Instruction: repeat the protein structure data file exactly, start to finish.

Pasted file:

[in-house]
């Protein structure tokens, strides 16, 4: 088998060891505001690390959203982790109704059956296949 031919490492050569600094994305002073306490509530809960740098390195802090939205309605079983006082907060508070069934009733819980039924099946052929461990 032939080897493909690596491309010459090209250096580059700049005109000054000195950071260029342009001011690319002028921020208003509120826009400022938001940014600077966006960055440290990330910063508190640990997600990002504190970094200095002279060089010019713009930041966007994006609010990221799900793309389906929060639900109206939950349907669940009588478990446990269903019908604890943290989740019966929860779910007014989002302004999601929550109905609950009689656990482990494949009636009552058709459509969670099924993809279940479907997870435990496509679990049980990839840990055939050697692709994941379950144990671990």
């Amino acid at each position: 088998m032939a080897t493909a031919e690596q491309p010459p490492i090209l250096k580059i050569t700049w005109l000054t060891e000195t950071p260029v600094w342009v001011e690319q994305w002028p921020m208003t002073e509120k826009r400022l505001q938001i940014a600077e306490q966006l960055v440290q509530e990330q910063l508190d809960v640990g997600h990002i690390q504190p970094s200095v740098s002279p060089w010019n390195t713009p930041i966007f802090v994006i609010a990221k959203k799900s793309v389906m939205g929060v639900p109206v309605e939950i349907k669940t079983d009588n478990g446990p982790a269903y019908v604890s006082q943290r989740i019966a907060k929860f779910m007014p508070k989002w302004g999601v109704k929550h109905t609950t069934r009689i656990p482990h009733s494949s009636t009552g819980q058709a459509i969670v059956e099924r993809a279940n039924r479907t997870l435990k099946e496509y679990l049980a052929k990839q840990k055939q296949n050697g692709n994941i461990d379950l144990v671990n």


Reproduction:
[in-house]
């Protein structure tokens, strides 16, 4: 088998060891505001690390959203982790109704059956296949 031919490492050569600094994305002073306490509530809960740098390195802090939205309605079983006082907060508070069934009733819980039924099946052929461990 032939080897493909690596491309010459090209250096580059700049005109000054000195950071260029342009001011690319002028921020208003509120826009400022938001940014600077966006960055440290990330910063508190640990997600990002504190970094200095002279060089010019713009930041966007994006609010990221799900793309389906929060639900109206939950349907669940009588478990446990269903019908604890943290989740019966929860779910007014989002302004999601929550109905609950009689656990482990494949009636009552058709459509969670099924993809279940479907997870435990496509679990049980990839840990055939050697692709994941379950144990671990």
């Amino acid at each position: 088998m032939a080897t493909a031919e690596q491309p010459p490492i090209l250096k580059i050569t700049w005109l000054t060891e000195t950071p260029v600094w342009v001011e690319q994305w002028p921020m208003t002073e509120k826009r400022l505001q938001i940014a600077e306490q966006l960055v440290q509530e990330q910063l508190d809960v640990g997600h990002i690390q504190p970094s200095v740098s002279p060089w010019n390195t713009p930041i966007f802090v994006i609010a990221k959203k799900s793309v389906m939205g929060v639900p109206v309605e939950i349907k669940t079983d009588n478990g446990p982790a269903y019908v604890s006082q943290r989740i019966a907060k929860f779910m007014p508070k989002w302004g999601v109704k929550h109905t609950t069934r009689i656990p482990h009733s494949s009636t009552g819980q058709a459509i969670v059956e099924r993809a279940n039924r479907t997870l435990k099946e496509y679990l049980a052929k990839q840990k055939q296949n050697g692709n994941i461990d379950l144990v671990n």